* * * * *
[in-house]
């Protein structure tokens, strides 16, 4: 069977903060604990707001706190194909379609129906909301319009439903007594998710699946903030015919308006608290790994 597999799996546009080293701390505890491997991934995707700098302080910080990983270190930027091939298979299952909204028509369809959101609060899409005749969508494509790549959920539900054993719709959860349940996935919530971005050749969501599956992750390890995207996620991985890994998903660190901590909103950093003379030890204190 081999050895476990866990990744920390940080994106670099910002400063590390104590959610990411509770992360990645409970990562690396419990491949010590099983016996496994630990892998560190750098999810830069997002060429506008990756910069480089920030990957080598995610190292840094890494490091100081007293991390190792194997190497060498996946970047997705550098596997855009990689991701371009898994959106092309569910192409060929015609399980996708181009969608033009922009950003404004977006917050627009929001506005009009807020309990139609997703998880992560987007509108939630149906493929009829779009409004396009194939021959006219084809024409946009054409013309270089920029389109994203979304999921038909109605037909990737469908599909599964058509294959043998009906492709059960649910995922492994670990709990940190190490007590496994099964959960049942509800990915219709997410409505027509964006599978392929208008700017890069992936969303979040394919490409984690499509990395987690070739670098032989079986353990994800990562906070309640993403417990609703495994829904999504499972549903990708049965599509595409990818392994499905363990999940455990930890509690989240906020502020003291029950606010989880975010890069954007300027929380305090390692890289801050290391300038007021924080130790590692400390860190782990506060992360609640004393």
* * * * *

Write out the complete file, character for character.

[in-house]
């Protein structure tokens, strides 16, 4: 069977903060604990707001706190194909379609129906909301319009439903007594998710699946903030015919308006608290790994 597999799996546009080293701390505890491997991934995707700098302080910080990983270190930027091939298979299952909204028509369809959101609060899409005749969508494509790549959920539900054993719709959860349940996935919530971005050749969501599956992750390890995207996620991985890994998903660190901590909103950093003379030890204190 081999050895476990866990990744920390940080994106670099910002400063590390104590959610990411509770992360990645409970990562690396419990491949010590099983016996496994630990892998560190750098999810830069997002060429506008990756910069480089920030990957080598995610190292840094890494490091100081007293991390190792194997190497060498996946970047997705550098596997855009990689991701371009898994959106092309569910192409060929015609399980996708181009969608033009922009950003404004977006917050627009929001506005009009807020309990139609997703998880992560987007509108939630149906493929009829779009409004396009194939021959006219084809024409946009054409013309270089920029389109994203979304999921038909109605037909990737469908599909599964058509294959043998009906492709059960649910995922492994670990709990940190190490007590496994099964959960049942509800990915219709997410409505027509964006599978392929208008700017890069992936969303979040394919490409984690499509990395987690070739670098032989079986353990994800990562906070309640993403417990609703495994829904999504499972549903990708049965599509595409990818392994499905363990999940455990930890509690989240906020502020003291029950606010989880975010890069954007300027929380305090390692890289801050290391300038007021924080130790590692400390860190782990506060992360609640004393």